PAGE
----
Archives:Minority Carriers and the First Two Transistors
The first transistor-the "point-contact transistor, invented at Bell Labs in December 1947 by John Bardeen and Walter Brattain-had almost no commercial impact in the decade following its invention. Only one firm seriously attempted to produce such a transistor in quantity-the Western Electric Company, the manufacturing division of American Telephone and Telegraph, which began using the device in such telephone applications as direct dialing as early as 1952. It was the second transistor-the "p-n junction transistor," which William Shockley conceived in January 1948-that became "the first technologically important device of the solid state era," as he put it. The successful manufacture of the junction transistor and its offspring stimulated the exponential growth of the semiconductor industry. By contributing crucially to the rise of such industry giants as Texas Instruments, SONY and Fairchild Semiconductor during the explosive fifties, the junction transistor made Silicon Valley possible. Given this impact, it is surprIsIng how little scholarship has been devoted to the history of the junction transistor, and how many important historical issues about the device have not even been explored. At the 1992 Indianapolis meeting of the American Physical Society, Nick Holonyak pursued one of them-the scientific understanding of "minority carrier injection," a physical process that was critical to the invention of the junction transistor. Whereas Shockley claimed sole authorship of this idea, Holonyak argued on the basis of several pieces of indirect evidence that Bardeen deserves the credit. In this paper we reexamine the controversy about the origins of this concept, using more immediate documentary evidence from laboratory notebooks, patent applications, scientific articles written in 1947-48, and interviews conducted with participants.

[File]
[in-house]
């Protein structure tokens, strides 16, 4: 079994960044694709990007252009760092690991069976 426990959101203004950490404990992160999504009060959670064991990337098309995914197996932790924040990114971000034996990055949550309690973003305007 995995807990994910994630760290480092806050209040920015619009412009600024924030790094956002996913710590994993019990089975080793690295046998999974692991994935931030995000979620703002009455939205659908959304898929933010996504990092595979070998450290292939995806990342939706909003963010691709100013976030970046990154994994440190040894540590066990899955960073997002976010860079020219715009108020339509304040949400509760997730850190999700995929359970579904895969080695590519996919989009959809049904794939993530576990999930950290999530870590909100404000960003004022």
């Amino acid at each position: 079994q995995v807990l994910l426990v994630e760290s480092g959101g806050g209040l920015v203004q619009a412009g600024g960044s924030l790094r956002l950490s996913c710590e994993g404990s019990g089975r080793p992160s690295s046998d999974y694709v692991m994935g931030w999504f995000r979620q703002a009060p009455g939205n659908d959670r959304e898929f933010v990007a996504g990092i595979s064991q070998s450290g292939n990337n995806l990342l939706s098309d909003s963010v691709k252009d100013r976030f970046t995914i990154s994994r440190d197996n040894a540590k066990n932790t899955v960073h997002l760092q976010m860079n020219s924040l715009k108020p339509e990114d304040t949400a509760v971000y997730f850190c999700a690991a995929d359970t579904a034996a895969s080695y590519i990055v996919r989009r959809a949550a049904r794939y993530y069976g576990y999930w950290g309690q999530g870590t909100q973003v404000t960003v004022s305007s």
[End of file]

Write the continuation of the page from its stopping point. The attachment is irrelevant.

Michael Riordan & Lillian Hoddeson, “Minority Carriers and the First Two Transistors,” in Facets: New Perspectivies on the History of Semiconductors, ed. Andrew Goldstein & William Aspray (New Brunswick: IEEE Center for the History of Electrical Engineering, 1997), 1-33.